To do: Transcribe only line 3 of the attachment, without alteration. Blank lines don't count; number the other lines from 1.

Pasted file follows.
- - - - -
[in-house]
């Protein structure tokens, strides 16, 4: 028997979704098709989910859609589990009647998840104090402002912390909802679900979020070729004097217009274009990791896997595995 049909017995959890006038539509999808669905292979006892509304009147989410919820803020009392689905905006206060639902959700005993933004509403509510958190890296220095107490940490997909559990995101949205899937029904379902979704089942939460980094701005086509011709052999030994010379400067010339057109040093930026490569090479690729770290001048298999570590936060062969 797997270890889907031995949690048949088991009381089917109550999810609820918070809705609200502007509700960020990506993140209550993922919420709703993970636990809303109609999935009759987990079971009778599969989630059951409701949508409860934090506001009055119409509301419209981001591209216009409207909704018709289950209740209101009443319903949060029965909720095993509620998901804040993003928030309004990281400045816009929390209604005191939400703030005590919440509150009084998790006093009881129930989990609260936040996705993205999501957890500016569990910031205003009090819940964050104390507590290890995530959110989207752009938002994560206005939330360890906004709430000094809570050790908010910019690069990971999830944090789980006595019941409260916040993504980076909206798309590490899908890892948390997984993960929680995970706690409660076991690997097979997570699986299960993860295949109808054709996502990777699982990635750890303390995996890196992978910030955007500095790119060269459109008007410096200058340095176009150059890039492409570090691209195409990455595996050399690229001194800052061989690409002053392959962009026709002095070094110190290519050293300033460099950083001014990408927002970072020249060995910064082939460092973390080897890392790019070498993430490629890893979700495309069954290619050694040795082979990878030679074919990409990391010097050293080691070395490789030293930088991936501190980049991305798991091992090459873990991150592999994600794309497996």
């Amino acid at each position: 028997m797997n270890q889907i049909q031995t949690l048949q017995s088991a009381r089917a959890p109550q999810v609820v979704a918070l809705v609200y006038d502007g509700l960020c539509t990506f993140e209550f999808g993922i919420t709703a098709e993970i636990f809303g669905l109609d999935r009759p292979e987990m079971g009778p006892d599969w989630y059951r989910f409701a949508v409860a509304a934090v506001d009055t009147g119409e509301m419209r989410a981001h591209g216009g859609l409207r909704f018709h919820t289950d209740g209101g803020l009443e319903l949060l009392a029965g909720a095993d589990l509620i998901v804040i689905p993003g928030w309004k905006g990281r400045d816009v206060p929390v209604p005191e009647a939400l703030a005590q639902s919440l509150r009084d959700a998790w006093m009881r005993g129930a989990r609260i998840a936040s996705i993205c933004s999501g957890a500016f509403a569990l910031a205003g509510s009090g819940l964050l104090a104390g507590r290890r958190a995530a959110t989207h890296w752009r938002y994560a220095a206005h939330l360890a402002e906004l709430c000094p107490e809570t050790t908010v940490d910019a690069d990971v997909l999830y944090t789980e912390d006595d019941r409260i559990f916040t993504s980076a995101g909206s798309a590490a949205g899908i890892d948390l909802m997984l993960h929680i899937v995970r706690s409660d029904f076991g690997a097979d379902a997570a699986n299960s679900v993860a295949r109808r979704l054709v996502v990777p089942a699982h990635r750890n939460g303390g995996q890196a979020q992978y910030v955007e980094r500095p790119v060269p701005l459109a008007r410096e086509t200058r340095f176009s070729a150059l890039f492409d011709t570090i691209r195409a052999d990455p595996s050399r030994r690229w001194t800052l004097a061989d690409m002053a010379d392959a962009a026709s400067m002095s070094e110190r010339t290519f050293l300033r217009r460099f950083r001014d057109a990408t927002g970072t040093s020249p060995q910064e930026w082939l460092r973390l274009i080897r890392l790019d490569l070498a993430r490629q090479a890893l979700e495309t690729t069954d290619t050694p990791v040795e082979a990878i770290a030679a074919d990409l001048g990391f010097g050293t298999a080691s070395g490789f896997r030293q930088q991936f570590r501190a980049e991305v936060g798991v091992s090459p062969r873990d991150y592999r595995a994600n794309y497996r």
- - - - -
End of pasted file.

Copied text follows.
């Amino acid at each position: 028997m797997n270890q889907i049909q031995t949690l048949q017995s088991a009381r089917a959890p109550q999810v609820v979704a918070l809705v609200y006038d502007g509700l960020c539509t990506f993140e209550f999808g993922i919420t709703a098709e993970i636990f809303g669905l109609d999935r009759p292979e987990m079971g009778p006892d599969w989630y059951r989910f409701a949508v409860a509304a934090v506001d009055t009147g119409e509301m419209r989410a981001h591209g216009g859609l409207r909704f018709h919820t289950d209740g209101g803020l009443e319903l949060l009392a029965g909720a095993d589990l509620i998901v804040i689905p993003g928030w309004k905006g990281r400045d816009v206060p929390v209604p005191e009647a939400l703030a005590q639902s919440l509150r009084d959700a998790w006093m009881r005993g129930a989990r609260i998840a936040s996705i993205c933004s999501g957890a500016f509403a569990l910031a205003g509510s009090g819940l964050l104090a104390g507590r290890r958190a995530a959110t989207h890296w752009r938002y994560a220095a206005h939330l360890a402002e906004l709430c000094p107490e809570t050790t908010v940490d910019a690069d990971v997909l999830y944090t789980e912390d006595d019941r409260i559990f916040t993504s980076a995101g909206s798309a590490a949205g899908i890892d948390l909802m997984l993960h929680i899937v995970r706690s409660d029904f076991g690997a097979d379902a997570a699986n299960s679900v993860a295949r109808r979704l054709v996502v990777p089942a699982h990635r750890n939460g303390g995996q890196a979020q992978y910030v955007e980094r500095p790119v060269p701005l459109a008007r410096e086509t200058r340095f176009s070729a150059l890039f492409d011709t570090i691209r195409a052999d990455p595996s050399r030994r690229w001194t800052l004097a061989d690409m002053a010379d392959a962009a026709s400067m002095s070094e110190r010339t290519f050293l300033r217009r460099f950083r001014d057109a990408t927002g970072t040093s020249p060995q910064e930026w082939l460092r973390l274009i080897r890392l790019d490569l070498a993430r490629q090479a890893l979700e495309t690729t069954d290619t050694p990791v040795e082979a990878i770290a030679a074919d990409l001048g990391f010097g050293t298999a080691s070395g490789f896997r030293q930088q991936f570590r501190a980049e991305v936060g798991v091992s090459p062969r873990d991150y592999r595995a994600n794309y497996r």